How Mount Sinai's Visiting Doctors Program is 'humanizing' the patient experience

Peter Gliatto, MD, director of Mount Sinai's Visiting Doctor Program, said one of the greatest advantages to working in a home-based care program is that it gives physicians more time with patients and in turn humanizes the healthcare experience. 

Mount Sinai's Visiting Doctor program has been around for more than 25 years. 

The program encompasses a team of physicians, social workers, nurses, nurse practitioners, administrative support and community health workers, to improve the quality of life of homebound people, as well as their caregivers. 

Today, the program serves as one of the largest academic home-visit programs, with clinicians conducting more than 6,000 home visits annually to more than 1,000 patients. 

Becker's spoke to Dr. Gliatto about the work that has been done since the program began and how home-based care is humanizing the care physicians give to patients. 

Question: When did Mount Sinai initiate the idea for the Visiting Doctors Program? Why did patients need care in the home?

Peter Gliatto: It was started by three residents of internal medicine and a nurse at Mount Sinai and they did it for two main reasons. 

One is they were fairly advanced in their training, and were feeling kind of burnt out and they were looking for some way to kind of reconnect with why they went into medicine.

The other thing was that they were observing people, who were unable to leave their homes, struggling to come into their physician's office because they were in a wheelchair or because they needed major assistance. 

They wanted to make it easier for those patients. 

So, they reached out to Boston Medical Center to get advice and soon they were able to collaborate with this nursing agency that was doing homecare and that's where they were able to get the program off the ground.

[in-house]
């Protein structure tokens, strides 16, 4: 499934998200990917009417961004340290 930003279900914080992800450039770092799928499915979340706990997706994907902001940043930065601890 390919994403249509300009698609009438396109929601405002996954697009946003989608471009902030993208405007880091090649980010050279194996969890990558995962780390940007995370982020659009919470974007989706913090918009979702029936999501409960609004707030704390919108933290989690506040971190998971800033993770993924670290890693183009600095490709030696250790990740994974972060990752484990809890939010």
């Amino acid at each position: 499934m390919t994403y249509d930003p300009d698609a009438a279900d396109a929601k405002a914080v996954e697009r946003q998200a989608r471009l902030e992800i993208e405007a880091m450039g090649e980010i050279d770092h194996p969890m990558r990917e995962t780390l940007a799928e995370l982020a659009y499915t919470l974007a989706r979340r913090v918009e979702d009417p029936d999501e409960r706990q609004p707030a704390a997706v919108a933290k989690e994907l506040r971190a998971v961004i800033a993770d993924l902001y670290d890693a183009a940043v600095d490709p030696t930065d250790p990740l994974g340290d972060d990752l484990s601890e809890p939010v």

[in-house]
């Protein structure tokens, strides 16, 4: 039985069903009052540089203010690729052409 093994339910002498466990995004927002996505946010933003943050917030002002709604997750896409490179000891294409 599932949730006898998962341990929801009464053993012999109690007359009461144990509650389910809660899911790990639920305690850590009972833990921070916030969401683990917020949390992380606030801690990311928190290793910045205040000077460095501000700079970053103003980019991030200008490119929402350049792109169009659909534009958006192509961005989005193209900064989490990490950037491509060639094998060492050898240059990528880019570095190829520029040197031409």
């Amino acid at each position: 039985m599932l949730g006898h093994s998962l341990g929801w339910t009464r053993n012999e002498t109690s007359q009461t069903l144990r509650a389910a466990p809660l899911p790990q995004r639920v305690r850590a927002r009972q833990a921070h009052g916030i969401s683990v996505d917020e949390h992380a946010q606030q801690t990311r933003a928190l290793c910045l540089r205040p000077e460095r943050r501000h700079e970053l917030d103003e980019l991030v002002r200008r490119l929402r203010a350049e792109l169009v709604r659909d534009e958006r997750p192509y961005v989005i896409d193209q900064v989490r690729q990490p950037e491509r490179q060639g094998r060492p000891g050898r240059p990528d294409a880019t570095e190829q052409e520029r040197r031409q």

Q: Medical students, residents, and fellows participate in the program — how does the program aim to prepare the next generation of healthcare professionals?

PG: Many patients are homebound or can be economically disadvantaged and socially disadvantaged and that ties into social determinants of health, which is a much bigger emphasis in medical education these days. 

So that's our goal, is to really have people pause when they're thinking through how to deliver healthcare. 

In the program, we try to teach the next generation of healthcare professionals to meet the patients where they're at. 

We also want them to think of how to take a more patient-centered approach to caring for different patients who have different needs.  

Q: The program has been around for 25 years, what has changed since starting the program and where do you see the program developing in the next three to five years?

PG: We're definitely a lot bigger. We now cover all of Manhattan, whereas before we were covering mostly just the area around Sinai. We've also expanded our patient size quite a bit. 

Because we take on patients who are in value-based contracts with the health system, we're able to reduce costs in terms of unnecessary ER visits and unnecessary admissions.

Q: What are some of the pros and cons of home-based healthcare?

PG: One of the cons for patients is that you can't just walk in if you have an urgent visit, because home-based care is largely determined by when clinicians come to see their patients based on their level of sickness. 

But the upside for clinicians is that you get to spend a lot of time with patients.  

It's really awesome seeing patients in their home setting and it humanizes them so much. In a hospital, we do so much to take away people's identity — they're all dressed the same and I don't even get to see how tall a patient is because they are laying in bed. But in a patient's home you get to know a bit of their lives by looking at pictures on the wall, looking at their bookshelves and that's really fascinating. 

Q: As staffing problems become exacerbated by the Great Resignation, how do you continue to invest in the infrastructure and hire and/or train staff to deliver care in the home?

PG: Fortunately, we have been pretty lucky with our own practice. We've had a couple of people leave in the last few years, which is new, but it wasn't really a Great Resignation kind of thing.

We've not been able to hire back 100 percent so it is a little challenging as we've had to downsize a little bit in terms of the total number of patients that we're taking on.

But, the challenge comes with nursing agencies. 

If we refer up to a nursing agency to help us manage a patient's chronic illness, it can often result in delays. So we've had to reach out to other agencies that we don't have as much of a track record with which has come with mixed results. 

People everywhere are asked to do more with less and that's definitely true in our space as well.

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